Letter to a Young Activist

Recently on the Standing on the Side of Love blog they featured a letter a young girl wrote to President Obama, asking him to help her city pass a non-discrimination act. Writing to the president was a class project, and the students were not told what to write about. According to the blog post most of the students asked what the president’s day was like, or how their dog was doing.

Activists are born. Activists function just a little differently than mos tpeople. There are so many thins I wish I had been told when I was just starting to get involved. This is the letter I desperately wish somebody had handed me in middle school, or even before.

Dear Wonderful Person,

You have already changed the world. Just by existing and being you you have made the world different and better, more beautiful and more fun. Don’t forget that – it’s VERY important!

Activism is wonderful, and it will change your life in hundreds and thousands of ways you never, ever though possible. You might find yourself speaking in front of thousands of people, or traveling across the country to talk to elected officials. You will sing some of the silliest songs you have ever heard, and do really embarrassing activities to get to know other people. That is all really, really important.

You will spend hours and hours stuffing envelopes and stapling papers and putting stickers and stamps and address labels on things. You will make hundreds of phone calls and sometimes never talk to a single person, and you will go door to door in neighborhoods near and far, sometimes getting lost and sometimes being ignored by people. You will sit at booths at state fairs and farmer’s markets and sometimes with you were on the Ferris Wheel instead of handing out stickers or asking people to sign petitions. That stuff is even more important. And you should always go on the Ferris Wheel anyway. The stickers and petitions can wait.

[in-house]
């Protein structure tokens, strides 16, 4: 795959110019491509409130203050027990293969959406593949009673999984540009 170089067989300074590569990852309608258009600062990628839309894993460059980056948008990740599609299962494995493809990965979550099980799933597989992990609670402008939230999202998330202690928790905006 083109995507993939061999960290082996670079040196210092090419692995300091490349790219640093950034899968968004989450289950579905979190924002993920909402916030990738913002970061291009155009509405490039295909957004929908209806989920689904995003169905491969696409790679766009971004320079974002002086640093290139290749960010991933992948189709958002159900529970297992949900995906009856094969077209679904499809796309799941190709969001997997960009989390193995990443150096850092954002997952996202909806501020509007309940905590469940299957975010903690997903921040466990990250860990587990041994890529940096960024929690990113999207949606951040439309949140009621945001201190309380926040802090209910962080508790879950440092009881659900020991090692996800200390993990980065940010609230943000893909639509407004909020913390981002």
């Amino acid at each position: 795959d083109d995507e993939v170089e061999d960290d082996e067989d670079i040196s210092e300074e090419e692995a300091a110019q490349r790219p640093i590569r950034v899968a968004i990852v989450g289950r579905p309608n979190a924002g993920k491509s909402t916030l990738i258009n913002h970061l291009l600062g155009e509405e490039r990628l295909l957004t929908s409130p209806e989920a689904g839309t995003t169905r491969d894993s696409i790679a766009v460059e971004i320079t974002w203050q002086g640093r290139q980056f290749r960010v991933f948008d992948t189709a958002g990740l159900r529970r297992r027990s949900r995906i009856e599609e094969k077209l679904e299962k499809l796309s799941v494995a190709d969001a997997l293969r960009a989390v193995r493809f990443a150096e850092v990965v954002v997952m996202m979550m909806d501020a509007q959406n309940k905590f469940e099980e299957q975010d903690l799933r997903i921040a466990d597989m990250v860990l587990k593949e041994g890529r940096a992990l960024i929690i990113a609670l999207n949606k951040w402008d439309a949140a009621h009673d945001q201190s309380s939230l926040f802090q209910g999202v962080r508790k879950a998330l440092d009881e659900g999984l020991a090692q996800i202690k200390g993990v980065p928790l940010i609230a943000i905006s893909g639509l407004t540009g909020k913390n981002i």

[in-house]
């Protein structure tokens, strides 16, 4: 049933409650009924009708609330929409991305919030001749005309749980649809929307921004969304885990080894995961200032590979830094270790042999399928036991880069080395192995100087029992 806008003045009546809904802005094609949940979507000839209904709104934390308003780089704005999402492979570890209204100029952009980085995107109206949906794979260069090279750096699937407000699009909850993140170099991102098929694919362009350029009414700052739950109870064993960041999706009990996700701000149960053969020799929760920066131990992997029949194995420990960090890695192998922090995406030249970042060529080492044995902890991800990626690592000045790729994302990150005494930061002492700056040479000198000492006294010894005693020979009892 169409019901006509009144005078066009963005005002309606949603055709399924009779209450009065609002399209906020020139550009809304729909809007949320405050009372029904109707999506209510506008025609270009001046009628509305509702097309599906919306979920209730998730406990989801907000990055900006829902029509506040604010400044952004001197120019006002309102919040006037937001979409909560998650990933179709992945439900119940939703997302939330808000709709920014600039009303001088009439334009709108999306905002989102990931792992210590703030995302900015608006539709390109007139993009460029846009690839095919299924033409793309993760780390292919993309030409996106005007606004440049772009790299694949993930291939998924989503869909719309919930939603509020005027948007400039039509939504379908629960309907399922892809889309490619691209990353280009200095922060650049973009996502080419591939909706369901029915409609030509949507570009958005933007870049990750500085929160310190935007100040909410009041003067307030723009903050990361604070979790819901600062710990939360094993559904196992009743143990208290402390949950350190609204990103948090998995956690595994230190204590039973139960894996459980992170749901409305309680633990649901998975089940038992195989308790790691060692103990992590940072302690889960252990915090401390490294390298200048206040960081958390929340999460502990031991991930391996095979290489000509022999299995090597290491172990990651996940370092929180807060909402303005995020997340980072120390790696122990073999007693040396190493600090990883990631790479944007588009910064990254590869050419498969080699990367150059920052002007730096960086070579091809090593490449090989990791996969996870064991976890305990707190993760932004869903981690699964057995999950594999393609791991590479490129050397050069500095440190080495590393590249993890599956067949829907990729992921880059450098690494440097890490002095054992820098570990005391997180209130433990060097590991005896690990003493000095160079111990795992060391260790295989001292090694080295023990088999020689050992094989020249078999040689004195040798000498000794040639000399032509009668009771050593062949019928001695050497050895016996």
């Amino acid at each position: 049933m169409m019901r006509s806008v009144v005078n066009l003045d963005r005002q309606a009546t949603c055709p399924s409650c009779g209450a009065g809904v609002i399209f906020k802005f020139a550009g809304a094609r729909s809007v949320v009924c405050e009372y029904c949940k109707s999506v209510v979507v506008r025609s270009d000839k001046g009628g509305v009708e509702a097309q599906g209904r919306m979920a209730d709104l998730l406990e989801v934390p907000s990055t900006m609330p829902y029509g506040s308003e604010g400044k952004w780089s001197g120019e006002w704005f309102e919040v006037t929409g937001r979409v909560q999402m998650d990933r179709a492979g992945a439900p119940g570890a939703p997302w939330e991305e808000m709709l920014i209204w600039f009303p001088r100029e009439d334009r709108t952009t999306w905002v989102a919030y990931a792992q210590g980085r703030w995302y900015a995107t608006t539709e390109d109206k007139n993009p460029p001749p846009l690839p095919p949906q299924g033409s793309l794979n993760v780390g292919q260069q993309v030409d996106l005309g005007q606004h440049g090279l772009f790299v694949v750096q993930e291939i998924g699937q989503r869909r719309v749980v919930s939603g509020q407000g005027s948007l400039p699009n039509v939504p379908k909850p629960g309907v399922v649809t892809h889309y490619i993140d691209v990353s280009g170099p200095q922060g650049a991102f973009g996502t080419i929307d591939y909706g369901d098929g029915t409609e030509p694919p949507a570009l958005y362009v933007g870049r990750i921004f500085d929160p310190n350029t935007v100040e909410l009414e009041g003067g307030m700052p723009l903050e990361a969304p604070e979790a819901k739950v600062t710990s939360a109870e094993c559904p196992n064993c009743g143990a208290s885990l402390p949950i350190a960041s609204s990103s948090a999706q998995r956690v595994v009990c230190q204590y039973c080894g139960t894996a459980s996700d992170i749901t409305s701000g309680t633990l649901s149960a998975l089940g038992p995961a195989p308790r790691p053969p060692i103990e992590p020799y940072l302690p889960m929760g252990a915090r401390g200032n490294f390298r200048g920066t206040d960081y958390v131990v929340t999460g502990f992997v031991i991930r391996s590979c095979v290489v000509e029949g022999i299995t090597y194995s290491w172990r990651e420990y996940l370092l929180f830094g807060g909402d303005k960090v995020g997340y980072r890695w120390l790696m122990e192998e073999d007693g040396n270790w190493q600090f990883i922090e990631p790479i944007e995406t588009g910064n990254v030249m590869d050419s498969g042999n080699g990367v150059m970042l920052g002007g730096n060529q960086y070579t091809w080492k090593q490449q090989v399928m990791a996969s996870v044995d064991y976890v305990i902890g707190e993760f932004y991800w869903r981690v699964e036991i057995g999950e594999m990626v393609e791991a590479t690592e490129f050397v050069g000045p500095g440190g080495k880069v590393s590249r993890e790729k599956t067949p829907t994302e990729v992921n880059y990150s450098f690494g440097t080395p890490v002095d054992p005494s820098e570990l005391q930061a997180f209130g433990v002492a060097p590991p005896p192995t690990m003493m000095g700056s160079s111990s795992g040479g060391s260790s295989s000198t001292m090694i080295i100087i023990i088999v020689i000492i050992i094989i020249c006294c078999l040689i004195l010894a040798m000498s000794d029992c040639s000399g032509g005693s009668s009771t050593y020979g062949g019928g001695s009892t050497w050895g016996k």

You will get to experience the excitement when you win a campaign. There is no way to describe the amazing feeling of winning a campaign, or seeing a bill pass, or watching the effects of your efforts pay off! And when you try to explain it to friends who aren’t activists they wont’ get it at all. That doesn’t mean it doesn’t matter, so try not to let them get you down.

And sometimes you will lose a campaign. Sometimes you will lose a lot of campaigns in a row and you may start feeling like you will never be part of a winning team. Change can be a really, really slow process, but know that even when you lose a campaign you have still made a difference. Pretend you are trying to cut a new path through a jungle. One person can’t do it alone; 10 people can’t do it alone, but if a lot of people keep working at it for a long time the path will get complete. Sometimes you can’t even seen where the jungle ends, but it always, always ends. Celebrate the fact that you made the path better, more open, even if you don’t find the end that time.

Once people find out that you want to help you might be asked to do a lot of stuff. It’s always, always totally fine to say, “no, thank you, not right now.” Even if you aren’t busy, even if you have the time, and even if it is something you care about more than anything else, you can say no. You can say no for a day, or a week, or a month, or a year. It is OK. Campaigns are won and lost by community, not by individuals. It’s never your fault if a campaign doesn’t win.

But don’t give up when you do lose. Look to the people around you who have been doing this for years. Let them comfort you when you lose, let them rejoice with you when you win, and let them help you figure out where to go and what to do next. Our elders have wisdom and advice way beyond what we may know. Listen and learn and grow from and with them. Don’t forget to speak up, though, when your voice needs to be heart. You have things to say and reasons to say them and your age doesn’t make those things any less important.

With all of that said, let me just say, “welcome!” Welcome to this super fast, super slow, sometimes boring, sometimes too exciting, and always always always changing world we call activism. We are happy to have you!

Keep fighting and keep believing,

Andy Coate

I made the above letter into a PDF so you can print it out and give to the young activist in YOUR life who may need to hear those things. And this can be the activist who is young in age, young at heart, or simply new to a movement.  Click the link below to download the PDF.



One Comment to “Letter to a Young Activist”

  1. Wow, I really, really needed to read that right now. Thank you. ❤

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